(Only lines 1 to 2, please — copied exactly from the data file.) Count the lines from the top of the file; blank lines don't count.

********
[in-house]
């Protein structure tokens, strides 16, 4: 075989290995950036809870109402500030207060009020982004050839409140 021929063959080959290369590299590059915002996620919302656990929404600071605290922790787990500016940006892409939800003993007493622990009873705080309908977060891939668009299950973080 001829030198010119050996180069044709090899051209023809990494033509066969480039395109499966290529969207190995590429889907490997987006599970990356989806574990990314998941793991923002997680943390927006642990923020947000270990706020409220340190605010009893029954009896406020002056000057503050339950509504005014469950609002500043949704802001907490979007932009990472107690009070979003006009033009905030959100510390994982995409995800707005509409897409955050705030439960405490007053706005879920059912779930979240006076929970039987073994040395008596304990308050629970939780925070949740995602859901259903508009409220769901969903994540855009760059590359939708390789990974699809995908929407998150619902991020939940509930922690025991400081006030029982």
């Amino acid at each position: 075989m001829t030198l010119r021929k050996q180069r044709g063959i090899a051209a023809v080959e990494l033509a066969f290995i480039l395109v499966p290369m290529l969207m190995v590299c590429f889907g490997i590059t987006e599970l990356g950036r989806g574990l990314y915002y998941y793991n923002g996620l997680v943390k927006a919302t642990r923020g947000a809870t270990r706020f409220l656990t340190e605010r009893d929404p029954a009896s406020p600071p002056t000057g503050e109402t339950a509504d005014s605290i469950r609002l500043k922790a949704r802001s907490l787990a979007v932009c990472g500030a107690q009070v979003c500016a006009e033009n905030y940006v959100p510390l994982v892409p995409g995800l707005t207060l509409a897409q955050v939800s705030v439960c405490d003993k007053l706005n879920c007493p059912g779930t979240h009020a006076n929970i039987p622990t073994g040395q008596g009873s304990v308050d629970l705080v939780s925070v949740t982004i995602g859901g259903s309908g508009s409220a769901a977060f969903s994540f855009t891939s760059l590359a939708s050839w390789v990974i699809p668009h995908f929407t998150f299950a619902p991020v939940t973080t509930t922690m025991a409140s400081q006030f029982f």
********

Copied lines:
[in-house]
């Protein structure tokens, strides 16, 4: 075989290995950036809870109402500030207060009020982004050839409140 021929063959080959290369590299590059915002996620919302656990929404600071605290922790787990500016940006892409939800003993007493622990009873705080309908977060891939668009299950973080 001829030198010119050996180069044709090899051209023809990494033509066969480039395109499966290529969207190995590429889907490997987006599970990356989806574990990314998941793991923002997680943390927006642990923020947000270990706020409220340190605010009893029954009896406020002056000057503050339950509504005014469950609002500043949704802001907490979007932009990472107690009070979003006009033009905030959100510390994982995409995800707005509409897409955050705030439960405490007053706005879920059912779930979240006076929970039987073994040395008596304990308050629970939780925070949740995602859901259903508009409220769901969903994540855009760059590359939708390789990974699809995908929407998150619902991020939940509930922690025991400081006030029982």